Your vehicle’s oil pump is one of the least likely components to cross your mind daily. However, when it stops working as it should, it’s one of the most critical parts to replace as soon as possible.
But how do you know if your oil pump is failing, and how much can you expect to spend to replace it? In this comprehensive guide, we’ll break down everything you need to know about this critical component. Let’s begin with a quick look at the signs to look for:
The most common symptom of a bad oil pump is a low oil pressure warning light on your dashboard. You may also notice that your engine has become noisier than usual. You can hear this by opening the hood at idle and listen for any metallic noises.
There are not many different symptoms, as you may notice, but they may be very strong indicators.
Here is a more detailed list of the most common symptoms of a bad oil pump.
Bad Oil Pump Symptoms
1. Low Oil Pressure/Oil Pressure Warning Light
Your oil pump is what pressurizes your oil system, so it makes sense that as it starts to fail, your vehicle’s oil pressure will drop. Keep in mind that it’s unlikely that the entire oil pump will fail at once, so it’s more likely that you’ll have low oil pressure instead of no oil pressure.
If your engine doesn’t have an oil pressure gauge, it should have an oil pressure warning light. As soon as this light turns on, you need to stop driving. Low oil pressure can quickly lead to engine severe engine damage that can cost you thousands of dollars.
Until you fix the cause of your low oil pressure, you shouldn’t drive your vehicle – even to the mechanic’s shop. Opt for a tow instead.
2. Increased Engine Temperature
If your vehicle’s oil pump isn’t moving the oil around the engine as it should, one of the first things you’re going to notice is a spike in your engine’s temperature.
While there should be other symptoms to accompany this, like engine noise or an oil pressure warning light, a faulty oil pump will cause your engine to overheat if you keep driving.
3. Engine Noises
There are multiple places that your engine could be making noises if the oil pump stops working. While one of the most common locations is the oil pump itself, it’s also not uncommon to hear noises coming from the valve train.
The valve train uses oil to keep everything lubricated, and without it, you’ll have metal on metal rubbing without any lubrication. Not only will this quickly cause damage, but it will create horrendous noises too.
4. The Vehicle Won’t Start
Many newer model vehicles have a low oil pressure switch that’s tied directly to your vehicle’s ignition. If this switch detects that your oil pump isn’t working correctly, it might keep your engine from starting in the first place!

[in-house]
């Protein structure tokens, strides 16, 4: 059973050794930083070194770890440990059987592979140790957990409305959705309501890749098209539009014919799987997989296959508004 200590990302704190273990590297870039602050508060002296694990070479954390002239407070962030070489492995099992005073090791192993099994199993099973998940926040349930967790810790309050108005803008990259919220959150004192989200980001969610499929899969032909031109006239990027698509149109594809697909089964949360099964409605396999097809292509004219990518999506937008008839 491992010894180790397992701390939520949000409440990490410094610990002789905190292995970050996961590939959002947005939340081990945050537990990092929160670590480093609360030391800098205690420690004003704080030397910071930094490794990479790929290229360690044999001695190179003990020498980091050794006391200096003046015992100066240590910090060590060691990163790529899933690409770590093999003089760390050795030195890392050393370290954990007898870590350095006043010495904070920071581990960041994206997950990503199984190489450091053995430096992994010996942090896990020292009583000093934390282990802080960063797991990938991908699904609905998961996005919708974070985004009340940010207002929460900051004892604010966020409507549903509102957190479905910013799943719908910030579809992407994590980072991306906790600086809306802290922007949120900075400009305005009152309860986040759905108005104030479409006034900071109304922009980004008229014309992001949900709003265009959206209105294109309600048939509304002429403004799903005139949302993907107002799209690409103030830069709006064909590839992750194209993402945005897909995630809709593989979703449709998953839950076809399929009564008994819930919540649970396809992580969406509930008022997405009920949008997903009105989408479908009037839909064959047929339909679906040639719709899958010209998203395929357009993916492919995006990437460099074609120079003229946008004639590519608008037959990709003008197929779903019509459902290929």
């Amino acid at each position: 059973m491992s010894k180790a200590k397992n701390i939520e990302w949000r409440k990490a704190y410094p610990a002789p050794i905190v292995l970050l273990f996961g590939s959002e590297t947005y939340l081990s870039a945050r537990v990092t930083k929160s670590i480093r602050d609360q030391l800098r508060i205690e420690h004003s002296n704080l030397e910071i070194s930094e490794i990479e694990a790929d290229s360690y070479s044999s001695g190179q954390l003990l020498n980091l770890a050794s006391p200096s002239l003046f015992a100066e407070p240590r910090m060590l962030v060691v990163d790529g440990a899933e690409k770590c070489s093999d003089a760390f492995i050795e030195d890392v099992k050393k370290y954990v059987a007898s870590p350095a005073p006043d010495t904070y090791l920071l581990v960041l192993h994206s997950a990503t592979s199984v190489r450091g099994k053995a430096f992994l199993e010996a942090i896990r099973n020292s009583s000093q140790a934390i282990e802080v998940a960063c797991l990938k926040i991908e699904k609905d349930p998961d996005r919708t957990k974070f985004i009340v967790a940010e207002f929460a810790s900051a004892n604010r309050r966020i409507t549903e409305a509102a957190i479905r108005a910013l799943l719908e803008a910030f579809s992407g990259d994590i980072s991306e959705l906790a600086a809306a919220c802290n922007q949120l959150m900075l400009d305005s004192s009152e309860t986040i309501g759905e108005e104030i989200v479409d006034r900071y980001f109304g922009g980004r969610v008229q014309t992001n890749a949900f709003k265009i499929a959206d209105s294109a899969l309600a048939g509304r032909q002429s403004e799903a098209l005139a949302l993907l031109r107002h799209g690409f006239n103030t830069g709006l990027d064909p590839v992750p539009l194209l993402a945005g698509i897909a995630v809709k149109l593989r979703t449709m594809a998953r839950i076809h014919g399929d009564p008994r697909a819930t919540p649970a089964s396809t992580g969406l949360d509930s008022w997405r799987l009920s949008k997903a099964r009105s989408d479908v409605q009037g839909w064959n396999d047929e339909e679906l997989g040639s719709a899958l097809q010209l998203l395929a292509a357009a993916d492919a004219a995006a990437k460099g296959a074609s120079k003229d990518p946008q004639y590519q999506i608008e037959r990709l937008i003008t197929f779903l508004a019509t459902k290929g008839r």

This acts as a way to protect your engine from damage as you struggle to figure out what’s going on. It’s a feature designed to protect you from yourself because many drivers try to limp their vehicle to the shop if it has a problem – with low oil pressure, this can create thousands of dollars in repairs.
However, the low oil pressure switch feature that keeps your engine from starting is almost always exclusive to newer vehicles. So, if you’re driving something a little older, you’ll need to take precautions yourself to prevent engine damage.
If you have been driving for long with low oil pressure until the engine stopped, and now it will not crank any more, you have run into big problems, which may result in an engine replacement.
Oil Pump Function
While the motor oil itself has tons of functions, the oil pump’s purpose is a little more straightforward. It takes oil from the oil pan and pushes it throughout your engine. By pushing oil through the engine, it pressurizes everything and lets the oil do its job.
Almost all oil pumps are crankshaft-driven, so as soon as your engine starts up, the oil pump should kick in.
Oil Pump Location
Your vehicle’s oil pump is typically located inside your vehicle’s oil pan. It generally sits towards the top of the pan and uses a pickup tube to take oil from the pan and push it through the engine. In some engines, it is also located around the crankshaft at the front of it.
Because of the location, you’ll need to drop the oil pan to reach it, which adds a little more time and complexity to the job. Even worse, you need to remove the front main cover for many vehicles, which often requires removing and reinstalling a ton more parts.
Oil Pump Replacement Cost
The average oil pump replacement cost is between $300 and $2500, depending on the car model and labor costs. Expect 100$ to 500$ in parts and 200$ to 2000$ in labor cost.
The cost to replace an oil pump varies a bit. For starters, you’ll need the new oil pump, which runs anywhere from $50 to $150. However, you’ll also need a new oil pan gasket and likely a new front main gasket.
Depending on how the manufacturer designed the front main, you might end up replacing all the gaskets associated with a top-end rebuild. The price for all these different gaskets adds up, and you’ll probably end up spending close to $150 to $200 on gaskets alone.
From there, you’ll need a new oil and an oil filter, and if you have to remove the front main seal, you’ll need new coolant as well. Both these fluids will cost you another $100 to $150.
Finally, you’ll need to account for all the labor associated with this. This can vary as well since the number of components you’ll need to remove changes from vehicle to vehicle.
Because of this, it will typically take a mechanic anywhere from four to eight hours to complete the repairs. This leaves a pretty extensive price range from $200 to $800.
Just remember that the more complicated the labor, the more you’ll save by doing it yourself, but it will also be a bigger headache.